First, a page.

Disclaimer: I don't own the DCMK characters.

Fragments of Yesterday

4: Clear Skies

"Oh my god," Ran breathed.

The street she had grown up on, a place she had known all her life, was now unrecognizable.

Everything had changed. What had once been a bright and relatively lively street full of shops situated beneath family apartments and small business offices was now a…well, she wasn't sure what it was, but it wasn't what it had been.

The buildings were all white and black. Like unfinished paintings from a storybook, each building was a swath of solid blackness with the occasional window to break the void. But those same black buildings had adjacent white walls that hummed and seemed to glow like fluorescent lights.

The street itself had twisted. Rather than running straight, it meandered wildly this way in that, curling in upon itself at some points and splitting at others to race away in completely different directions. Odd rock formations jutted up out of the mess of writhing streets like paper cutout mountains. Black spikes, some nearly tree height, speared skyward at odd and unpredictable places and angles. Worst of all, the entire mess seemed to be moving, undulating slowly as though the chaos of shapes and colors were breathing entities waiting to wake.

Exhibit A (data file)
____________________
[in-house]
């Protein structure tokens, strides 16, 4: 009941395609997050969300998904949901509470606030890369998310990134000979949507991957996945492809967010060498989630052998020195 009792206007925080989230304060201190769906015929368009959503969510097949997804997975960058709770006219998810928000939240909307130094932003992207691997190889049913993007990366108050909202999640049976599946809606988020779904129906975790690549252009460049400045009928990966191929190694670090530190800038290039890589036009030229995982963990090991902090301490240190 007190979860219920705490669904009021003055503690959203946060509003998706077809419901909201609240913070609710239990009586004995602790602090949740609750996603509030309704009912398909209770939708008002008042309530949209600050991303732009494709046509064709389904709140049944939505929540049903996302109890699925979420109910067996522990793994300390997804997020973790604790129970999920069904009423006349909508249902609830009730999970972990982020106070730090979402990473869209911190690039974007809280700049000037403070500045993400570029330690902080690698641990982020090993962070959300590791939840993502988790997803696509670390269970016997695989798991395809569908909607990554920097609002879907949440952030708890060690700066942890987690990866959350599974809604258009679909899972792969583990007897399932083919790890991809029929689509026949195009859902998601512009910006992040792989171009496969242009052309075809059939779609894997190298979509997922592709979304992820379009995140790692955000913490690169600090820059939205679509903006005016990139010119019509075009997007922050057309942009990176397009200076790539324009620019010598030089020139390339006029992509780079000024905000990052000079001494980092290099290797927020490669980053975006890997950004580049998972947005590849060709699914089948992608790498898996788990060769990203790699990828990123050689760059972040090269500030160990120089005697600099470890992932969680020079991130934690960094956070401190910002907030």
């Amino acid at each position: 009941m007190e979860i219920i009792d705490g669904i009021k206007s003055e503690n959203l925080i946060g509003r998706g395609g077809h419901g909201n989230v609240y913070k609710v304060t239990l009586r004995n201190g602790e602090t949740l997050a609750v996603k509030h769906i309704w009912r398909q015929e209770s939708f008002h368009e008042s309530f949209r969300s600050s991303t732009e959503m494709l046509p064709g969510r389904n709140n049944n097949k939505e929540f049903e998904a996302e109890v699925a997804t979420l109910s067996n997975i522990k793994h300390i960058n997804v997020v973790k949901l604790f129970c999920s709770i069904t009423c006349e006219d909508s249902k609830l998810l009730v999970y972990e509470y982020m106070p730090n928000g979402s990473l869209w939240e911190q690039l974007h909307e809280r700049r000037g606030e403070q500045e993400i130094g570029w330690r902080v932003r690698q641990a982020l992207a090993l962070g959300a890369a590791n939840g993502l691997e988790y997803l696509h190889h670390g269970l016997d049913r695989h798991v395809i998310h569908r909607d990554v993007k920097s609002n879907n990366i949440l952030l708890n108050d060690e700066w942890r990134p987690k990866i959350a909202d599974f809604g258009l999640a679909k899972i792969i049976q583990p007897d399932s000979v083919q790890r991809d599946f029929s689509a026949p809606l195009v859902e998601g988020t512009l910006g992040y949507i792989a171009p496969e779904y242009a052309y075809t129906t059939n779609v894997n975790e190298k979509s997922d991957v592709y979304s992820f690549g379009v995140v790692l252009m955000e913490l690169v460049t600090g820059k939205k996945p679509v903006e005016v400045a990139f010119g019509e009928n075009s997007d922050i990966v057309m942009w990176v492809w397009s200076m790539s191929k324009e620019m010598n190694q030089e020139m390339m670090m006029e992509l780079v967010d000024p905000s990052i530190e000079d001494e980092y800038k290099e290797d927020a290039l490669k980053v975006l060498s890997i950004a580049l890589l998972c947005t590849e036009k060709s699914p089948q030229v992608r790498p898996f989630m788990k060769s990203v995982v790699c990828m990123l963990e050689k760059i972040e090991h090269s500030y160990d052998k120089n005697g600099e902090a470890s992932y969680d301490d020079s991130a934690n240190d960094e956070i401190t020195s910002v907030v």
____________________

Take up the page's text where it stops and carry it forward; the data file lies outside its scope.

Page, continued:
There were no people, they were all glad to see, for none of them could imagine what would happen to a person who tried to venture out into that oozing, twisting, and slowly metamorphosing world. But there were…creatures. Tall, white things that billowed out like ghosts as they flickered in and out of sight. Other creatures were darker. These were thin and straight, with long arms tipped in talons and faces that were all mouth and fangs. These too seemed to rise from the darker patches of this chaotic dreamscape only to vanish again just as their pale counterparts did.

"I think I'm going to be sick," Heiji muttered, turning away from the window.

Ran silently agreed. The vision beyond the window was nauseating in its instability and wrongness.

"Is it all real?" Hakuba asked. The quiet horror in his voice made Ran shiver and Heiji tense. Neither of them had thought yet of what all those changes outside would mean beyond this instant. But now it was impossible not to think about it and wonder.